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Tips for intimacy and incontinence with Parkinson's

Between 30-90% of people living with Parkinson's disease (PD) may experience intimacy problems. These challenges can affect both the person living with Parkinson's and their partner.

Although it may seem taboo to talk about topics such as sex and the human body, understanding the impact of non-motor symptoms of PD such as sexual dysfunction and incontinence can help you live well.

Explore intimacy

Sexual dysfunction is a common problem among the general population, but it is one of the most overlooked aspects of PD. Sexual dysfunction can encompass a variety of symptoms including sexual desire/arousal, ejaculation, sexual pain, and erectile dysfunction.

Because Parkinson's disease affects dopamine production in the brain, changes in neurotransmitter levels can impact sexual function and cause other symptoms of sexual dysfunction.

There are many types of sexual dysfunction, as well as options to treat them:

1.Sexual arousal. To help improve sexual arousal or libido, doctors tend to first examine other possible causes, such as stress and anxiety. Treatments include types of therapies such as hormonal and sexual, which usually also include your partner. You can also take oral medications to improve sexual arousal.

2.Ejaculation. To assist ejaculation, behavioral techniques and/or vibratory stimulation may be effective. There are also oral and topical medications to relieve this symptom.

3.Erectile dysfunction. Lifestyle modifications and oral medications can help treat this symptom. Other possible treatments are Botox injections and surgery, which is rare.

4.Sexual discomfort. There are different interventions that can be used to reduce sexual discomfort, such as vaginal estrogen, which comes in various presentations. Additionally, behavioral and physical interventions, as well as pelvic floor physical therapy, can help reduce discomfort.

Sexual dysfunction is a common problem for many individuals, but it is important to remember that these problems can be common in people living with PD. Fortunately, there are several treatments available to help combat sexual dysfunction, depending on what you are experiencing and what works best for you.

Tips for intimacy and PE

1.Increase open communication

2.Perform intimacy training and erotic tasks

3.Work with medical staff to reduce the effects of medications on sexual function

4.Understand each other's comfort and physical limitations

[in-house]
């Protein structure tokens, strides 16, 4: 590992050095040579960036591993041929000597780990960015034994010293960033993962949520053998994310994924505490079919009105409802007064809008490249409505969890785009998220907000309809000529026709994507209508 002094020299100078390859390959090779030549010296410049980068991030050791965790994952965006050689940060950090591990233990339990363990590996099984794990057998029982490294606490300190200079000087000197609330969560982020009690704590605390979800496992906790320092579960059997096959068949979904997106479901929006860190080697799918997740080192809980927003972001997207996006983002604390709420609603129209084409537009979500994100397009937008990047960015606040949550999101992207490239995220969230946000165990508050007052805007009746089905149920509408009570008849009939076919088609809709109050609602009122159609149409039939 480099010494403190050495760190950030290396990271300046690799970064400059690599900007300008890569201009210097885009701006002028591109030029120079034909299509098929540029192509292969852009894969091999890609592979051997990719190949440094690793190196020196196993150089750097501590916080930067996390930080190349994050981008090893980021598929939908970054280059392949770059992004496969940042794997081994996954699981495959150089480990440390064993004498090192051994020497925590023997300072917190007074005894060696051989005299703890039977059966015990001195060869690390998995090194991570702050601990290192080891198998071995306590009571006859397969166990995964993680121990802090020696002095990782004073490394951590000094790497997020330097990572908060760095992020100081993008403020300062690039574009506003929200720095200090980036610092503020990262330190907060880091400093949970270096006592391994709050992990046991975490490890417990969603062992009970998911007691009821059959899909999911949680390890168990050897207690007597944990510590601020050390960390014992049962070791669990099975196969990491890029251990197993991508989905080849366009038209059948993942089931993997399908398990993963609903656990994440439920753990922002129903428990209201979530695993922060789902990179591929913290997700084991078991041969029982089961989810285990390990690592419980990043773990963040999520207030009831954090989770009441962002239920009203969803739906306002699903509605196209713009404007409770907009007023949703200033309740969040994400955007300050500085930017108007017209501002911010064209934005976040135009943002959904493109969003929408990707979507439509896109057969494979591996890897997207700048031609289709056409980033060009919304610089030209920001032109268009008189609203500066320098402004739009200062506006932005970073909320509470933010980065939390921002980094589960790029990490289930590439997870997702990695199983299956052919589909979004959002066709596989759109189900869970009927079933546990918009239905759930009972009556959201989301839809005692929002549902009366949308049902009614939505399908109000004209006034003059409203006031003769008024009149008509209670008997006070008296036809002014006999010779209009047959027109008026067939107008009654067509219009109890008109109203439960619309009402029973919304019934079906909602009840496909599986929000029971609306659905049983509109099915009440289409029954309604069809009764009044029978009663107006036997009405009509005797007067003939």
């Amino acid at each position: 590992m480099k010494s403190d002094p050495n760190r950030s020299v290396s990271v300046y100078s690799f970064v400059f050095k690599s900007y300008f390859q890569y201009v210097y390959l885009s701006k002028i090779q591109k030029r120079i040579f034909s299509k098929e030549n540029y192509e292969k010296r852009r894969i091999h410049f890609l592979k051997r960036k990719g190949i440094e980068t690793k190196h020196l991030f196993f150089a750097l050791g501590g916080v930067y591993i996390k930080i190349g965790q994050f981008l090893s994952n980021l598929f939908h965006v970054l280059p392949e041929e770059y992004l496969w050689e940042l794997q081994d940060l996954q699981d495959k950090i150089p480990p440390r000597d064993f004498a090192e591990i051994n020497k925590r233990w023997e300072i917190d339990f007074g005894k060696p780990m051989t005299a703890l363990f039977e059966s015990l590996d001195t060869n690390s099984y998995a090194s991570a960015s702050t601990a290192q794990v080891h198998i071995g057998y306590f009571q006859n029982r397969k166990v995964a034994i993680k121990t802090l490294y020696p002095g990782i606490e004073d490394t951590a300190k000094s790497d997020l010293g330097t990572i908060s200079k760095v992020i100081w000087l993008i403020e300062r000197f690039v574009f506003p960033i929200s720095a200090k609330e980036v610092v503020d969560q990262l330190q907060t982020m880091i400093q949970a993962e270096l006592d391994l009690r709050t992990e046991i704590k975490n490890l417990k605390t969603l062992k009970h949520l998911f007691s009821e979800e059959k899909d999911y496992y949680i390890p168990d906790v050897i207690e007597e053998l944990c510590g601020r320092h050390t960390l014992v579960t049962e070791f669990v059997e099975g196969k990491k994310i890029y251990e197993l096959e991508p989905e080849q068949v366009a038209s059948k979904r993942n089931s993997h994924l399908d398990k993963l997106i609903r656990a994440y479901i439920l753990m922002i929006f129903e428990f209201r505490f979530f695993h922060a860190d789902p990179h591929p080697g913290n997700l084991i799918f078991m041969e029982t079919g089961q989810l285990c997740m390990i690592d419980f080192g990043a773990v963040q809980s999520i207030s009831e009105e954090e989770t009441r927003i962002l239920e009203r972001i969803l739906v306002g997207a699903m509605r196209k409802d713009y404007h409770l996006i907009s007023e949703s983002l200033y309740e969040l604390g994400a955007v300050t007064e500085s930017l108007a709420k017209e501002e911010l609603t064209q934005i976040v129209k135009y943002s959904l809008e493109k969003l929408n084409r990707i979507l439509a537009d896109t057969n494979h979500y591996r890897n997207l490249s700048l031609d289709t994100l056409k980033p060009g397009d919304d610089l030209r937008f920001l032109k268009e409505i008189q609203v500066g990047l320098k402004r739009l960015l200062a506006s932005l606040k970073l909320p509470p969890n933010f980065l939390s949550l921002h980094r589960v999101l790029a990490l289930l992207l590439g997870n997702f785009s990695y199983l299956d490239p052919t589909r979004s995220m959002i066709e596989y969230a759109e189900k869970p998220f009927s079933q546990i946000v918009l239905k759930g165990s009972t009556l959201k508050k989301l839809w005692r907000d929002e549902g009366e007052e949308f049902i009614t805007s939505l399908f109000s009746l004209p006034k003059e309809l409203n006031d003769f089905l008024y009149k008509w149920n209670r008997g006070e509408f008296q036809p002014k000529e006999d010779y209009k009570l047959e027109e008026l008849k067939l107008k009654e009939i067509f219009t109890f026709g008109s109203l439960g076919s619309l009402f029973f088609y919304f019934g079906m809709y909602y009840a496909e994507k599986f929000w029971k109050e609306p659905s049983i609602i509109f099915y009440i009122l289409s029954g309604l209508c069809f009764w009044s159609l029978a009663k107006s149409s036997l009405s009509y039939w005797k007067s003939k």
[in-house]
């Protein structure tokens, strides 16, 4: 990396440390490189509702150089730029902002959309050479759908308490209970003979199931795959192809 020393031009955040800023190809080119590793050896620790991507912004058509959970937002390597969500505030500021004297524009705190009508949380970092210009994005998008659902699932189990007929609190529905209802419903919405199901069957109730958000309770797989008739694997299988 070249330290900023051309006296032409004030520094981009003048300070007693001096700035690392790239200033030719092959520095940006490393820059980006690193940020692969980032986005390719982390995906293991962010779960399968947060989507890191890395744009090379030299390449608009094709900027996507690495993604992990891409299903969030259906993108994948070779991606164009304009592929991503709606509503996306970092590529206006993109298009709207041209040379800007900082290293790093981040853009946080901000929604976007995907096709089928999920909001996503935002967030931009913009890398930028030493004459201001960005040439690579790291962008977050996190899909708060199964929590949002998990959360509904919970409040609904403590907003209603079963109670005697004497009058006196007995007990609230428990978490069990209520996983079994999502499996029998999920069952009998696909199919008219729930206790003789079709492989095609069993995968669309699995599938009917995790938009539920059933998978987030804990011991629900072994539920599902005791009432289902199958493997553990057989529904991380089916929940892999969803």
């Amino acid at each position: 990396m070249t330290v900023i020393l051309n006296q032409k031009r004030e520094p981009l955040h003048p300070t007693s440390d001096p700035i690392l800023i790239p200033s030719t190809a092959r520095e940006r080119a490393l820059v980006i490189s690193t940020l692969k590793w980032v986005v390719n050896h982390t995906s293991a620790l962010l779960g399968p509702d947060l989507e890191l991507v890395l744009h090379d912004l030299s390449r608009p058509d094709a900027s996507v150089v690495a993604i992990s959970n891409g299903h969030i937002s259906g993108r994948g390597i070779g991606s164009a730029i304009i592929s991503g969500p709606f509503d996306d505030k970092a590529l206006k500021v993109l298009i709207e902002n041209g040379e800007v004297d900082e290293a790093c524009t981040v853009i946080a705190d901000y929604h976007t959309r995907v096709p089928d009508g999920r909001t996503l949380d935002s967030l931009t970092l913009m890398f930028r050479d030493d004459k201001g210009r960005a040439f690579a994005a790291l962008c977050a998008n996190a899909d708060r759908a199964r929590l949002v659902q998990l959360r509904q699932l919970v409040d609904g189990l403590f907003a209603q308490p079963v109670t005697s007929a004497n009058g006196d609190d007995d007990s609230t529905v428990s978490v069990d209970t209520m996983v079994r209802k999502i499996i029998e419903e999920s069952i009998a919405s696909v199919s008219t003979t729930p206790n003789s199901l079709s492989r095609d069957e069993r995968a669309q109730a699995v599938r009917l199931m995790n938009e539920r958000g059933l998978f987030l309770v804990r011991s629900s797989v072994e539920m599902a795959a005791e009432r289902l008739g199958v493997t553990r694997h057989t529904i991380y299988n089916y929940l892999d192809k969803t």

5.Practice increasing intimacy and satisfaction through sexual stimulation without intercourse, then begin to include it again; This is known as approximation to intercourse.

Understanding incontinence

Incontinence is the lack of voluntary control over urination or defecation. Urinary problems are one of the most common non-motor symptoms in Parkinson's disease, affecting between 40 and 70% of people living with PD. These problems include urgency and/or frequency of urination, dribbling, and infections.

In the human body, the brain, spinal cord and nerves interact with the bladder and sphincter. Nerve injuries or damage, which occur in neurodegenerative diseases such as Parkinson's, can affect signaling in the bladder and cause urinary symptoms.

First, talk to your doctor to rule out other medical problems, such as bladder or urinary tract infections. If symptoms persist, there are various treatments to help cope with urinary problems:

1.Behavioral modification includes scheduled voiding (going to the bathroom every hour) and avoiding dietary irritants such as spicy foods and caffeine.

2.Pelvic muscle training can be an effective method to stop urinary problems.

3.Oral medications and bladder injections, such as Botox, are common treatments.

4.Surgery may be an option, but it is rare.

Parkinson's disease can affect life in many ways, especially when it comes to intimacy and incontinence. These symptoms can be difficult to control, but there are strategies and treatments designed to help. With the right support and open communication with their care team, people living with PD can maintain a good quality of life and enjoy satisfying relationships.

Tips for incontinence and PE

1.Communicate openly with your healthcare professional and loved ones

2.Be attentive and go to the bathroom frequently even if you don't need it

3.Reduce caffeine consumption

4.Keep a bladder diary to record fluid intake and toileting habits

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